Foreclosures: new wave is coming in 2012
Foreclosures are in a seasonal slowdown, but evidence suggests a new surge of foreclosures will arrive in 2012.
Despite a seasonal slowdown in overall foreclosure activity, and a process still bogged down and backed up by the "robo-signing" processing scandal, the U.S real estate market is about to be hit by another surge of bank repossessions, according to a new report from the online foreclosure sale site RealtyTrac. As banks resubmit millions of documents and courts begin hearing cases again, the backlog of over four million delinquent loans will start surging through the pipeline again.
"November’s numbers suggest a new set of incoming foreclosure waves, many of which may roll into the market as REOs [bank repossessions] or short sales sometime early next year,” said James Saccacio, co-founder of RealtyTrac. “Overall foreclosure activity is down 14 percent from a year ago, the smallest annual decrease over the past 12 months, and some bellwether states such as California, Arizona and Massachusetts actually posted year-over-year increases in foreclosure activity in November."
Foreclosure auctions, where the property is sold at the courthouse either to an investor or in most cases back to the bank, reached a nine-month high in November, which corresponds to a recent surge in default notices, the first stage in the foreclosure process, back in August. Troubled borrowers will get a reprieve over the holidays, as mortgage giant Fannie Mae says they will not evict anyone until after the new year. A spokeswoman, however, stressed that foreclosure processing would continue through the holidays, so as not to slow the system down any more than it already is.
Nevada is still in the number one spot nationally for its foreclosure rate, despite artificially low activity caused by a new state law that changes the process, requiring more documentation. It has held that dubious honor for 59 straight months. Both Georgia and Utah saw substantial monthly increases in their foreclosure rates, lifting them into the nation's top five in November. Nine out of the nation’s 10 highest foreclosure rates among metropolitan areas with a population of 200,000 or more were in California, according to RealtyTrac, with just Las Vegas making its way into the number six spot.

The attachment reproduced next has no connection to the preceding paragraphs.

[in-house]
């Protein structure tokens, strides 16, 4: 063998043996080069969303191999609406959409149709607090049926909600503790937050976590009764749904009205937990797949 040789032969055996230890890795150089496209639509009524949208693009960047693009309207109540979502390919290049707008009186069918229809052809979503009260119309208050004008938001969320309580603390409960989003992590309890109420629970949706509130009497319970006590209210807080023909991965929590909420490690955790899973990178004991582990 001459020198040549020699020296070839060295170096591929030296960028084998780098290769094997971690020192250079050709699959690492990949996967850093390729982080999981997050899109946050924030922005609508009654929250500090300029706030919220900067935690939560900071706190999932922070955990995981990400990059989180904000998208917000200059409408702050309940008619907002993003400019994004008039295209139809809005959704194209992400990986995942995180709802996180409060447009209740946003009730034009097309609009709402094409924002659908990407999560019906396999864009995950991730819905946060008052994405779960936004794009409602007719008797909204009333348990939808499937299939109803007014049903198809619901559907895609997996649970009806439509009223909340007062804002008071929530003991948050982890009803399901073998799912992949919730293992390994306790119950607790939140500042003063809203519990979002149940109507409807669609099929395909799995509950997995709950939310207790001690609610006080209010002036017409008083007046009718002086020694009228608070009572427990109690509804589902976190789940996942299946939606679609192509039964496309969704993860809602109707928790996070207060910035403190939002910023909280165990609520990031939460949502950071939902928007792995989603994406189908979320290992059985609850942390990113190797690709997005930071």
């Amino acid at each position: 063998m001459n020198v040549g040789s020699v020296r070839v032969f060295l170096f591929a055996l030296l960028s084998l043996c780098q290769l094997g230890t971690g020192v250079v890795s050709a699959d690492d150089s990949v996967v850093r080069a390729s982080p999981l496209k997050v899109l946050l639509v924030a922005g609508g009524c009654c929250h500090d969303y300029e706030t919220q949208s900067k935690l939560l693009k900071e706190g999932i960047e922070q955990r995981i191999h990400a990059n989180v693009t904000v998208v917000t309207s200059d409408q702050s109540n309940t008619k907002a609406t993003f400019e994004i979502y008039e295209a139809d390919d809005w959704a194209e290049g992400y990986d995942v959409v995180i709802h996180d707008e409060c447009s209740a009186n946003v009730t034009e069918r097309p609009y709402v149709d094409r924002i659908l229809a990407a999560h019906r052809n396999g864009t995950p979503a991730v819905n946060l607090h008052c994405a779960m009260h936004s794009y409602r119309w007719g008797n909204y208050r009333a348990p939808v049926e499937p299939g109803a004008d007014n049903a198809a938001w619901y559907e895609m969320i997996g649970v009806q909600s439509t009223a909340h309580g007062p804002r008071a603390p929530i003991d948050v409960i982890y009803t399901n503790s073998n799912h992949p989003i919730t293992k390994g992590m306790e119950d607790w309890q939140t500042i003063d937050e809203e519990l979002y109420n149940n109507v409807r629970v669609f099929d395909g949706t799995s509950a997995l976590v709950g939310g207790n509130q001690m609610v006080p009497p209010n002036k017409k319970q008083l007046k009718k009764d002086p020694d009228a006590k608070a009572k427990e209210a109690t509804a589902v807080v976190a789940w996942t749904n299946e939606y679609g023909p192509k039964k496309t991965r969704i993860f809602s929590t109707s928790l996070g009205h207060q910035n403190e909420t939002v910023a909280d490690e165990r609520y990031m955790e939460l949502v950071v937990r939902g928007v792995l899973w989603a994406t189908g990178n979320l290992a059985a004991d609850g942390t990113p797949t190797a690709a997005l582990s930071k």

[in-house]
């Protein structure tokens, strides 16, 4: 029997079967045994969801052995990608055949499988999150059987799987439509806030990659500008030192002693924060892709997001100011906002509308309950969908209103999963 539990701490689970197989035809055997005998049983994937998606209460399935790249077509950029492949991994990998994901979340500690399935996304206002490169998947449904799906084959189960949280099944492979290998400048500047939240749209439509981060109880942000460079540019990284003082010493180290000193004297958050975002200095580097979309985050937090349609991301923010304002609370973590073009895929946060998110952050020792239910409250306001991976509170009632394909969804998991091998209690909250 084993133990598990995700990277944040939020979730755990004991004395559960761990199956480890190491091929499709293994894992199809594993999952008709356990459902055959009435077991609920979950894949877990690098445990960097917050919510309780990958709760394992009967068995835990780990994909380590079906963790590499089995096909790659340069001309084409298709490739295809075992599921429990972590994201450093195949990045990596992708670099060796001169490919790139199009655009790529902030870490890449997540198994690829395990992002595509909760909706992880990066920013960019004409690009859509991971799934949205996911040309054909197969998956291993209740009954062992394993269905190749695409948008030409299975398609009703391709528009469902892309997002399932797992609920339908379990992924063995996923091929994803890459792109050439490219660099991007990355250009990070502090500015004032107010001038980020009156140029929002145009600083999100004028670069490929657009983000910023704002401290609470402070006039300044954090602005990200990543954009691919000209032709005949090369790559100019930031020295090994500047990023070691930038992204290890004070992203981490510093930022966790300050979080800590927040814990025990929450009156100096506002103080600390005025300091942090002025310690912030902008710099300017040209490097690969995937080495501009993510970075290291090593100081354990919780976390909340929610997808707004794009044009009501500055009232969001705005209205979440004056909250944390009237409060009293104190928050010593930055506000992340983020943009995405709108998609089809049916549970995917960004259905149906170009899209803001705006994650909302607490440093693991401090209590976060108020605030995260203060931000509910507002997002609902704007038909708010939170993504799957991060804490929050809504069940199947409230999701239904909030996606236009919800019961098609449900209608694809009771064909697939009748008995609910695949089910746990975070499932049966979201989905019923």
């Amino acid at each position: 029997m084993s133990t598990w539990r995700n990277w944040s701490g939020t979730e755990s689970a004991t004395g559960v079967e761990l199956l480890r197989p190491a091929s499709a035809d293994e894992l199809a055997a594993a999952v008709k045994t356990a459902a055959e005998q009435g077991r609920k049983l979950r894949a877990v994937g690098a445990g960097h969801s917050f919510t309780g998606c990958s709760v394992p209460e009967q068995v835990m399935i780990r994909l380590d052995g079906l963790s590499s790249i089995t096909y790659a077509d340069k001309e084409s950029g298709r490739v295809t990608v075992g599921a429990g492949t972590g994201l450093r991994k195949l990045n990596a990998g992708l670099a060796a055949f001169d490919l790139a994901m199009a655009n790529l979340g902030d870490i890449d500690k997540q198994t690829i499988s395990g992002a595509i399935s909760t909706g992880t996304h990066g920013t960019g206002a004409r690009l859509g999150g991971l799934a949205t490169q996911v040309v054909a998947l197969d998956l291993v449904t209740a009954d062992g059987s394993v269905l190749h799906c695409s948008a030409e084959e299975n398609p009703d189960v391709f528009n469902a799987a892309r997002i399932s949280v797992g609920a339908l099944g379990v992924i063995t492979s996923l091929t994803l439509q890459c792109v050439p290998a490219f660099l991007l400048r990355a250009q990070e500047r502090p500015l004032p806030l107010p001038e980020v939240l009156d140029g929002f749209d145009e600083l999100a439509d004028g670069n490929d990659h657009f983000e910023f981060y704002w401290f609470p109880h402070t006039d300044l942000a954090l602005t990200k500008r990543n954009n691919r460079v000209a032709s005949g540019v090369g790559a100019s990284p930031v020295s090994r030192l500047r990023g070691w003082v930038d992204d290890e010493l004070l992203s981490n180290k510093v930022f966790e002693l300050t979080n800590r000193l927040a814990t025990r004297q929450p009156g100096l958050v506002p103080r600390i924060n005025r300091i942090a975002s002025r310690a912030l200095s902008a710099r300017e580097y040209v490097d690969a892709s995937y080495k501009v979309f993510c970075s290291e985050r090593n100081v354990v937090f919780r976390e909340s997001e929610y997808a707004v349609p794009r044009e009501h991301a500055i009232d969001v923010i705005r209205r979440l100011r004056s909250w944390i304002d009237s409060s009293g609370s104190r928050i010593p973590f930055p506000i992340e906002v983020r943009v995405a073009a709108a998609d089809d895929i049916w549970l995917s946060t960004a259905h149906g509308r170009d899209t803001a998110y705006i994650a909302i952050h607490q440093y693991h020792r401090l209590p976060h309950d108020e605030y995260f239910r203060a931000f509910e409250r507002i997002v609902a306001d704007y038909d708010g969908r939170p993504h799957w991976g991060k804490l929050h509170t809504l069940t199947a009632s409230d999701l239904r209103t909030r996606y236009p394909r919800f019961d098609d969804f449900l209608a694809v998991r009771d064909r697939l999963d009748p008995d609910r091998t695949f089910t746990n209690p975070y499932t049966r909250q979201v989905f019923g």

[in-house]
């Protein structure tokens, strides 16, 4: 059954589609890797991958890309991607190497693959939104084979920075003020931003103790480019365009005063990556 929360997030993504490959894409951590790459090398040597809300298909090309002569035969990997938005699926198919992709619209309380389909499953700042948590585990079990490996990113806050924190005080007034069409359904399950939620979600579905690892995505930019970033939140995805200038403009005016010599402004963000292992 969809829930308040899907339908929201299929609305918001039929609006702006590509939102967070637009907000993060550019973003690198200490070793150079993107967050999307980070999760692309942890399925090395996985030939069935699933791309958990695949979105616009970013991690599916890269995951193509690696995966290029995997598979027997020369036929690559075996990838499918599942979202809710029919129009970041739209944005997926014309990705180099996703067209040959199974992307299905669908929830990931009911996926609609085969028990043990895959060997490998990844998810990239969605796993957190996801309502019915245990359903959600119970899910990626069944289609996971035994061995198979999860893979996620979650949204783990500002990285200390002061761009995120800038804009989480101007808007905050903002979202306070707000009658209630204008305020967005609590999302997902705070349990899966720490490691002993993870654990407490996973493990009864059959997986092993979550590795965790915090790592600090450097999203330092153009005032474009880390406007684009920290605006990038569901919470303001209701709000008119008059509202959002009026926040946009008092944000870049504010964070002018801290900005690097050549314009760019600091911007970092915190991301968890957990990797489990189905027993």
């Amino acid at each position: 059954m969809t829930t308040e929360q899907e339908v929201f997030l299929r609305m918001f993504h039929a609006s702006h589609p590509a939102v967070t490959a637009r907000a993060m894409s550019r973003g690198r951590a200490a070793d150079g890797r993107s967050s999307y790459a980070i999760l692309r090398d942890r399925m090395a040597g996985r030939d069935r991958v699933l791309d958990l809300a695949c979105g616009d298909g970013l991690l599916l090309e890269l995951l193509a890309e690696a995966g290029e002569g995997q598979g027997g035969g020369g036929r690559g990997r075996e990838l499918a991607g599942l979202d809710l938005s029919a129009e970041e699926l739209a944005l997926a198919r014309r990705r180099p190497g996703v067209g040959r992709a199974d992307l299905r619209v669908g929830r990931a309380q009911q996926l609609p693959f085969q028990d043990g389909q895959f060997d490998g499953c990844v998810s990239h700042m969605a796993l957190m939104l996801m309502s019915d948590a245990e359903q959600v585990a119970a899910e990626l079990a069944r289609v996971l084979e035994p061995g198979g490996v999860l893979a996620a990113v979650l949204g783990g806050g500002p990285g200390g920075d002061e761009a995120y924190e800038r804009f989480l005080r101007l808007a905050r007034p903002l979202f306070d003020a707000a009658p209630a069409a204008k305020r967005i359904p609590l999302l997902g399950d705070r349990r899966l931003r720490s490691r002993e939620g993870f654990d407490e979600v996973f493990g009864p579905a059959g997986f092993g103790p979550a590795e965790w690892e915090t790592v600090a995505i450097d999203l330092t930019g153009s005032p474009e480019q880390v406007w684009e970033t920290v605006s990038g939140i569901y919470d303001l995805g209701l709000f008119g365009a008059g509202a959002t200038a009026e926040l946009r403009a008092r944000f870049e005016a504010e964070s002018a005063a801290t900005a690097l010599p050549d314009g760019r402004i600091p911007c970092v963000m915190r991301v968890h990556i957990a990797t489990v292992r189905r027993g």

Other states, like New York and New Jersey, are still seeing huge delays in the foreclosure process--986 and 984 days respectively, says RealtyTrac, but they too are starting to ramp up, as various moratoria have been lifted and judges have made rulings that will kick-start the process. That will mean more distressed properties surging into an already troubled housing market. Foreclosure starts outnumber sales by three to one, and 45 percent of foreclosure starts in October were repeat foreclosures, according to Lender Processing Services.
While overall inventories of homes for sale have been dropping somewhat steadily over the past year, these new distressed properties will put increasing downward pressure on home prices nationally. The hope is that there are enough investors at the ready to buy these properties quickly, as they seek to take advantage of a growing rental market. Government agencies are considering a plan to sell repossessed homes from Fannie Mae and Freddie Mac in bulk to investors, but there has been little movement of late. Bank of America, which took over the troubled loans of Countrywide Financial, is setting a plan in motion to sell its repossessed homes to investors, who would then rent them back to the original borrowers. Both government and the private sector know that until the backlog of distressed properties is cleared, the housing market will have little chance of regaining a solid footing.